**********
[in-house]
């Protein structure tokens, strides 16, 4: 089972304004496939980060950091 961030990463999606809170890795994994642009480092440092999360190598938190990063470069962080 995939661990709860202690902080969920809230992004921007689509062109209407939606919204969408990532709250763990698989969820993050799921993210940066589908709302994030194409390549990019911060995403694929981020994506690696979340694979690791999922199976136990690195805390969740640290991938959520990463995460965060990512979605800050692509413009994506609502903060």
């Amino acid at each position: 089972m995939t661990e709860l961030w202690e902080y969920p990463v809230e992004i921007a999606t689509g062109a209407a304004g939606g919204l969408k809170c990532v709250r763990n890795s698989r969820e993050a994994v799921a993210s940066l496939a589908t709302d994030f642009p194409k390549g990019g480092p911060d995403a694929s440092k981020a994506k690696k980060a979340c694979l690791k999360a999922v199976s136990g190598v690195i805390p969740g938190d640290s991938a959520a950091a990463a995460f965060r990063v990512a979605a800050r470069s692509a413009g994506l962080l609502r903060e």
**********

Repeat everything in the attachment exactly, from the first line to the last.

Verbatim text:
[in-house]
């Protein structure tokens, strides 16, 4: 089972304004496939980060950091 961030990463999606809170890795994994642009480092440092999360190598938190990063470069962080 995939661990709860202690902080969920809230992004921007689509062109209407939606919204969408990532709250763990698989969820993050799921993210940066589908709302994030194409390549990019911060995403694929981020994506690696979340694979690791999922199976136990690195805390969740640290991938959520990463995460965060990512979605800050692509413009994506609502903060």
């Amino acid at each position: 089972m995939t661990e709860l961030w202690e902080y969920p990463v809230e992004i921007a999606t689509g062109a209407a304004g939606g919204l969408k809170c990532v709250r763990n890795s698989r969820e993050a994994v799921a993210s940066l496939a589908t709302d994030f642009p194409k390549g990019g480092p911060d995403a694929s440092k981020a994506k690696k980060a979340c694979l690791k999360a999922v199976s136990g190598v690195i805390p969740g938190d640290s991938a959520a950091a990463a995460f965060r990063v990512a979605a800050r470069s692509a413009g994506l962080l609502r903060e």